2018-08-19
http://w3.windfair.net/wind-energy/pr/28828-uk-gb-electricity-solar-wind-coal-prices-electricity-generation

GB Electricity Market Summary: Second Quarter 2018 April to June

The second quarter of 2018 – running from April to June – broadly saw a continuation of on-going market trends. These included very low levels of coal generation; increases in levels of renewable generation (in particular from wind), and increases in the general cost of electricity generation.

Images: EnAppSysImages: EnAppSys

Levels of coal-fired generation remained low in the quarter and for the first time since the early days of the power market a full quarter saw levels of coal-fired generation drop below 1TWh. This meant that coal plants (0.9TWh) only provided a low 1% of the generation in the quarter, with carbon prices remaining high enough for gas-fired plants (28.0TWh) to provide 41% of power, with nuclear plants providing an additional 23% (15.5TWh).

Around 7% of electricity generation was sourced via imports from other power markets (primarily from the continent), with 28% of power being sourced from renewable generators.

Levels of renewable generation (19.4TWh) continue to climb, but although solar output has frequently been peaking close to 10GW, solar farms continued to provide slightly over a quarter of the total renewable generation.

The achieved levels of renewable generation were not only a significant increase from the levels noted in Q2 2017 (an increase of 11%), but also marked a new high; with Q2 2017 having been the previous highest total for a second quarter.

Wind farms continued to provide almost half of the renewable generation throughout the quarter, with a large increase in wind output levels following the addition of a number of large offshore wind farms in recent quarters.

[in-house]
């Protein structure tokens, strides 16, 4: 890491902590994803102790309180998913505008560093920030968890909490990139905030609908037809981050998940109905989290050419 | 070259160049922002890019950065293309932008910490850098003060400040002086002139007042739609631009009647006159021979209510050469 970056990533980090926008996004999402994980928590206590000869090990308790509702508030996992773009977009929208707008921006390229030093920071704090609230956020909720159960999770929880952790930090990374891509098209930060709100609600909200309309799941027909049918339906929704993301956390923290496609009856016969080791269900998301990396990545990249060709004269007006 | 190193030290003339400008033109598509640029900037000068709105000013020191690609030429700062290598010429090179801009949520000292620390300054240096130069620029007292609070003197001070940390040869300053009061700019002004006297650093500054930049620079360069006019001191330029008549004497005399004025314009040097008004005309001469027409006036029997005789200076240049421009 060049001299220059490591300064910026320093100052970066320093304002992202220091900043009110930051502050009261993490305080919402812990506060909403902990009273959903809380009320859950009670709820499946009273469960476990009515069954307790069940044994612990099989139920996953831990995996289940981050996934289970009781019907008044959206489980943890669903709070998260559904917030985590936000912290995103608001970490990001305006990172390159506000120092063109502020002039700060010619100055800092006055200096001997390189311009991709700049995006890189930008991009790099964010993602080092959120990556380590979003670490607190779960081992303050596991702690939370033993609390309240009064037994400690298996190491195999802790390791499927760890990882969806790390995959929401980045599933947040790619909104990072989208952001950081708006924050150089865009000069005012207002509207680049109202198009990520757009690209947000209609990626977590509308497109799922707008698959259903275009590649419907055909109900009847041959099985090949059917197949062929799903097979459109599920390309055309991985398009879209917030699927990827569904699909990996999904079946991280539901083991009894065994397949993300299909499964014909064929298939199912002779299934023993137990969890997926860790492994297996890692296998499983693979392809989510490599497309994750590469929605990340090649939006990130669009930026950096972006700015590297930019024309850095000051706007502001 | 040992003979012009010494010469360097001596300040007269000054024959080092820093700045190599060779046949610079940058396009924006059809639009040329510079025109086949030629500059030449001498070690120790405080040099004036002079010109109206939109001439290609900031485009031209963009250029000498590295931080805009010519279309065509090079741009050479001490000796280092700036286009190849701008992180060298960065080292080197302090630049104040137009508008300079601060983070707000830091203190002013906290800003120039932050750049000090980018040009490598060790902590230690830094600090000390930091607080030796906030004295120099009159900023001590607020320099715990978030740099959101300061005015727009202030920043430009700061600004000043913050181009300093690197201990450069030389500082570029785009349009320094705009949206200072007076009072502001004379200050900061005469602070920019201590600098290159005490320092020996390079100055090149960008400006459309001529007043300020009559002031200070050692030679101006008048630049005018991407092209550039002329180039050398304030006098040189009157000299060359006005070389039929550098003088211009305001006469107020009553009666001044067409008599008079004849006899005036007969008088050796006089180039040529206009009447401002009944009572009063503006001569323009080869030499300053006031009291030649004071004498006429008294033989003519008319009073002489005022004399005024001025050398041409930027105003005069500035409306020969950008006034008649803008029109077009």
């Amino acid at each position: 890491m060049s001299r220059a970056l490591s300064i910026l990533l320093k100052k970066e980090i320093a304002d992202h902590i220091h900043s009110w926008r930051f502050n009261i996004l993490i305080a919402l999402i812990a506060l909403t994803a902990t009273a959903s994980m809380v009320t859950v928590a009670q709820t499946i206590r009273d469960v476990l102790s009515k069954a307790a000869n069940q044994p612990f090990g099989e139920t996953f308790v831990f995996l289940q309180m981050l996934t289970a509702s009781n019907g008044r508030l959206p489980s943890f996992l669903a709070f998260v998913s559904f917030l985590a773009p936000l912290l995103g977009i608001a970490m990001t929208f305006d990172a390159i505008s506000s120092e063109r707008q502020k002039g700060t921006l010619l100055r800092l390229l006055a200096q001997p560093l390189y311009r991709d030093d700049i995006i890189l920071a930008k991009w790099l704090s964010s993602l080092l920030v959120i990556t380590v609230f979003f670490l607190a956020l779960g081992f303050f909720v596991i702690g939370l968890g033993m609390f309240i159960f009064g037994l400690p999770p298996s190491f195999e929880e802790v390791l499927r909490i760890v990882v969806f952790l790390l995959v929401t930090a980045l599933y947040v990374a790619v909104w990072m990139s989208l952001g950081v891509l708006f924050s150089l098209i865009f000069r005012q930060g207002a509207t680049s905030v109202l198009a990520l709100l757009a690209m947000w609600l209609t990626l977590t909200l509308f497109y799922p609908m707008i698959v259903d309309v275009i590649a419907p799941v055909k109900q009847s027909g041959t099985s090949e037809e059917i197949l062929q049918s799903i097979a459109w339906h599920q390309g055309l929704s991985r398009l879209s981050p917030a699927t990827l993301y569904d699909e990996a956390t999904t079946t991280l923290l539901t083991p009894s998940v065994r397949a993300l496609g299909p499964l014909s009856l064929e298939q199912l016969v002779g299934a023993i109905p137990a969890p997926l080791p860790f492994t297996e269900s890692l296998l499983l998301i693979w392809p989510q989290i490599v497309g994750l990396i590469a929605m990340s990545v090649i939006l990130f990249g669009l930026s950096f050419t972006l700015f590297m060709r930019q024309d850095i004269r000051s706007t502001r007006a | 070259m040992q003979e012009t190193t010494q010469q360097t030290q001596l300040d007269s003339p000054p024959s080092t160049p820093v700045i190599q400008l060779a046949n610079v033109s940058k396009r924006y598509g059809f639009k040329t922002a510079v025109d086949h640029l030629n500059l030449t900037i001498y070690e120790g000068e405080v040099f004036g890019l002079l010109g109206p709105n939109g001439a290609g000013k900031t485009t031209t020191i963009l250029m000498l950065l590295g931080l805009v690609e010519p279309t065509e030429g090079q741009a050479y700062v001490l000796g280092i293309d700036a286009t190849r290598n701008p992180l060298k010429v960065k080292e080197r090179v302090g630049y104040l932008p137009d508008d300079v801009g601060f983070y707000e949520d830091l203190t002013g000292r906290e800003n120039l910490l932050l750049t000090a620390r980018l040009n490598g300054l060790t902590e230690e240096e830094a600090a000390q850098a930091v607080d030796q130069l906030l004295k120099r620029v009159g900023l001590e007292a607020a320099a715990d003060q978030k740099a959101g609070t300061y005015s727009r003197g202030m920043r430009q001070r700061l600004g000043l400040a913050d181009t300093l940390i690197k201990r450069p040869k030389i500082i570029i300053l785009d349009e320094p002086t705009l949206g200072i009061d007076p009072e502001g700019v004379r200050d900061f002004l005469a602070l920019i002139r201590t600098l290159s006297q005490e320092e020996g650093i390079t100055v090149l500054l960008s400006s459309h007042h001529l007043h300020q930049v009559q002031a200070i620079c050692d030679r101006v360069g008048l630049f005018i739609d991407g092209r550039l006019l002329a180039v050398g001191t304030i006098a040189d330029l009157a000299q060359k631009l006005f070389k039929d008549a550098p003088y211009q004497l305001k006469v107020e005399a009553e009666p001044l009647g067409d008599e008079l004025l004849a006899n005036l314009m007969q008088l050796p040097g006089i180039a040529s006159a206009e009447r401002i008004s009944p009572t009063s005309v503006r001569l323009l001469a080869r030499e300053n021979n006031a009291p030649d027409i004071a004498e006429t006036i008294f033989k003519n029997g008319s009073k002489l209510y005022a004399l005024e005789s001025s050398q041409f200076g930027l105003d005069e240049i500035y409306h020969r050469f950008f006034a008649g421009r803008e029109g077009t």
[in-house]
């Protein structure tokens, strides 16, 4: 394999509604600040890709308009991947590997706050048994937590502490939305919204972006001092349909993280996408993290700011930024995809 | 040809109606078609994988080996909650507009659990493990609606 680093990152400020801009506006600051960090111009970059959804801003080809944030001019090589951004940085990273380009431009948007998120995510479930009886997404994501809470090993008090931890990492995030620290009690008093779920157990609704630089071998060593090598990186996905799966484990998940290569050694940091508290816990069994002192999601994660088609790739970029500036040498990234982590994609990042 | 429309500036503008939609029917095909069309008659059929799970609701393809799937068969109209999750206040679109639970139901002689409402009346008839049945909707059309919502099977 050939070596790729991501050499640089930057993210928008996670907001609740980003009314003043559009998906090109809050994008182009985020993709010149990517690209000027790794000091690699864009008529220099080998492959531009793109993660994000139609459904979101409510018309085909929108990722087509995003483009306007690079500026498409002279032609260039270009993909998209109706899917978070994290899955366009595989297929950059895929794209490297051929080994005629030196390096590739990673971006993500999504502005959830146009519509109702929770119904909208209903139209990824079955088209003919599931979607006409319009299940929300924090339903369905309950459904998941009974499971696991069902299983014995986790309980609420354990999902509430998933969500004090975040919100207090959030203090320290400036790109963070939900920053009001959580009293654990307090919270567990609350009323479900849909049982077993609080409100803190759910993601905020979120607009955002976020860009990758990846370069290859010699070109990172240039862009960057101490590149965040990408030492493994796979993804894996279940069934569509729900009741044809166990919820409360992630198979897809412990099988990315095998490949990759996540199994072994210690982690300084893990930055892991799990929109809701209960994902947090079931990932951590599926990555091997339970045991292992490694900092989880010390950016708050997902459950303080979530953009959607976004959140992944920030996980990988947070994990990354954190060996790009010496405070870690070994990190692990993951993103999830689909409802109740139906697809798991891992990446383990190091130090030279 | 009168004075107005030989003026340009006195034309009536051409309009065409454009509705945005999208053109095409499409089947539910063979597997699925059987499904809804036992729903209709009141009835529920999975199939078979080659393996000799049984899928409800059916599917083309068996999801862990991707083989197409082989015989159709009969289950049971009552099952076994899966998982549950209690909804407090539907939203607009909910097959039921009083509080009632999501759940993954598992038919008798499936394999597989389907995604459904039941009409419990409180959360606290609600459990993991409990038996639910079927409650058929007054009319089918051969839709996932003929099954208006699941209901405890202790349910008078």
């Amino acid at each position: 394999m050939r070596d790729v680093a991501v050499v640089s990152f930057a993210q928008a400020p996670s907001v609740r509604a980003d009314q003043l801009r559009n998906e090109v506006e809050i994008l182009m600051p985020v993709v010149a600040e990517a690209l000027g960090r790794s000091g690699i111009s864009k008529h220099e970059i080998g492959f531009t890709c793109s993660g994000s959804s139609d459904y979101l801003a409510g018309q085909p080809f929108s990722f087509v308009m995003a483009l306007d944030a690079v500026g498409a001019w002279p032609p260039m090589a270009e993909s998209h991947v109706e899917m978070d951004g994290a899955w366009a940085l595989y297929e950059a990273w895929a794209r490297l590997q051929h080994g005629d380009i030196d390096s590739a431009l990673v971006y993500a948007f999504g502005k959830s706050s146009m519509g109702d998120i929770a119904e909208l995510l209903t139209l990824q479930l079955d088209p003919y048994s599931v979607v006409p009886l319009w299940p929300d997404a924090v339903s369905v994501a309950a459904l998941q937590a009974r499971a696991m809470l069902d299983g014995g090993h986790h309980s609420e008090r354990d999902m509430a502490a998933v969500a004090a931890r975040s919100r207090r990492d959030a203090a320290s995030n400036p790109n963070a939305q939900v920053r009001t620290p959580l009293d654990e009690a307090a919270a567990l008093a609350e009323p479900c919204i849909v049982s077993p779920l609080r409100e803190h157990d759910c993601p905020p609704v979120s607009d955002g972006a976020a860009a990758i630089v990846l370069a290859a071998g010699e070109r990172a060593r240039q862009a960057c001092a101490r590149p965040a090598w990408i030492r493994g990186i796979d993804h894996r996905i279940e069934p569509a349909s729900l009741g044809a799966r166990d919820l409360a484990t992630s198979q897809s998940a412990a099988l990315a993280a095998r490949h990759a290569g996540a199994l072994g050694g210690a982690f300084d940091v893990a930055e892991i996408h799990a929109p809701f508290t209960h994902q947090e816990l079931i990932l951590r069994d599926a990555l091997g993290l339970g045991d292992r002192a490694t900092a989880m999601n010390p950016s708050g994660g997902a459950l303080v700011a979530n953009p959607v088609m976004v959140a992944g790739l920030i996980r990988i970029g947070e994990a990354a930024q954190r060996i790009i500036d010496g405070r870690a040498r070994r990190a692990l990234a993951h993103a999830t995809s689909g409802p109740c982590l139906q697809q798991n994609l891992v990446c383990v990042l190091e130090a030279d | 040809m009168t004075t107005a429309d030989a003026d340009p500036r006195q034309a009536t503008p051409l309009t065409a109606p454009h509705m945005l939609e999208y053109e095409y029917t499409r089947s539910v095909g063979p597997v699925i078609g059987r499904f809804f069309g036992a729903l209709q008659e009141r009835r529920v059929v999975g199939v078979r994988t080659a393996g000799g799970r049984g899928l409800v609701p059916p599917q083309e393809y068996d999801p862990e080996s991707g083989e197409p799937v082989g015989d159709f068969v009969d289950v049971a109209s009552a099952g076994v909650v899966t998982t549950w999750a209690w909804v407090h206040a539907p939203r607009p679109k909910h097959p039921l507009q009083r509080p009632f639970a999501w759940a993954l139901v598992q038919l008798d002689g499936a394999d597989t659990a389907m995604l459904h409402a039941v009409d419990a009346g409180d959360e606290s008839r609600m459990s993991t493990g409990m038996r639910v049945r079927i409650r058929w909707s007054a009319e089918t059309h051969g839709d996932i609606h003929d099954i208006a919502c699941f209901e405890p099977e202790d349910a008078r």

Overall solar farms provided almost 8% of the total generation in the quarter, but for this to match the peak ~20% levels of total generation that wind farms can achieve in winter, the combination of solar and storage in the market will be required. Otherwise it is likely that the growth in solar capacity would result in price cannibalisation during peak midday hours, limiting earnings at solar plants in the market.

By contrast, levels of wind capacity are already high enough to achieve a large share of total generation in the market and whilst these levels dropped back to 15% of total generation during the quarter, this is a seasonal reduction from around 19-20% in the winter months.

Overall 41% of power came from gas-fired plants, 28% from renewables, 23% from nuclear plants, 7% from imports and 1 from coal plants. Of the power that came from renewables, 49% came from wind farms, 27% from solar farms, 21% from biomass and 3% from hydro.

Read the wole report here.

Source:
EnAppSys
Author:
Press Office
Link:
www.enappsys.com/...
Keywords:
UK, GB, electricity, solar, wind, coal, prices, electricity generation




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